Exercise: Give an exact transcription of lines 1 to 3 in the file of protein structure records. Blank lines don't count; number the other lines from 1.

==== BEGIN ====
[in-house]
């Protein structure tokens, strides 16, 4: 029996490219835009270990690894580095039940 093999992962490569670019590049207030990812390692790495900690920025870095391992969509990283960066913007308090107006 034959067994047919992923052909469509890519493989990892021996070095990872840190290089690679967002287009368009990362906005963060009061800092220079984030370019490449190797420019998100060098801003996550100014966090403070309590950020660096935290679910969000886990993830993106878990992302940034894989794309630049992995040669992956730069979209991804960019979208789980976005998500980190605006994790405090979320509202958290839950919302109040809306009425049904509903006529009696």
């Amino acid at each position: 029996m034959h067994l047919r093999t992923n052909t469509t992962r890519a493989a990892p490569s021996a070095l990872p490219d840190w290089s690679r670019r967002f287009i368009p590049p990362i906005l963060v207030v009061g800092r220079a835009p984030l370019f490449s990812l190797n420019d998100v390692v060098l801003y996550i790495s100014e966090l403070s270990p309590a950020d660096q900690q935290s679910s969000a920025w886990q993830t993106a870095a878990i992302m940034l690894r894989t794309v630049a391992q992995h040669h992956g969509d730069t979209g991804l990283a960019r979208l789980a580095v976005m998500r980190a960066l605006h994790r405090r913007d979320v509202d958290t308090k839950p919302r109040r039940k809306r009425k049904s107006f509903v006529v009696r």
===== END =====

[in-house]
């Protein structure tokens, strides 16, 4: 029996490219835009270990690894580095039940 093999992962490569670019590049207030990812390692790495900690920025870095391992969509990283960066913007308090107006 034959067994047919992923052909469509890519493989990892021996070095990872840190290089690679967002287009368009990362906005963060009061800092220079984030370019490449190797420019998100060098801003996550100014966090403070309590950020660096935290679910969000886990993830993106878990992302940034894989794309630049992995040669992956730069979209991804960019979208789980976005998500980190605006994790405090979320509202958290839950919302109040809306009425049904509903006529009696």
């Amino acid at each position: 029996m034959h067994l047919r093999t992923n052909t469509t992962r890519a493989a990892p490569s021996a070095l990872p490219d840190w290089s690679r670019r967002f287009i368009p590049p990362i906005l963060v207030v009061g800092r220079a835009p984030l370019f490449s990812l190797n420019d998100v390692v060098l801003y996550i790495s100014e966090l403070s270990p309590a950020d660096q900690q935290s679910s969000a920025w886990q993830t993106a870095a878990i992302m940034l690894r894989t794309v630049a391992q992995h040669h992956g969509d730069t979209g991804l990283a960019r979208l789980a580095v976005m998500r980190a960066l605006h994790r405090r913007d979320v509202d958290t308090k839950p919302r109040r039940k809306r009425k049904s107006f509903v006529v009696r």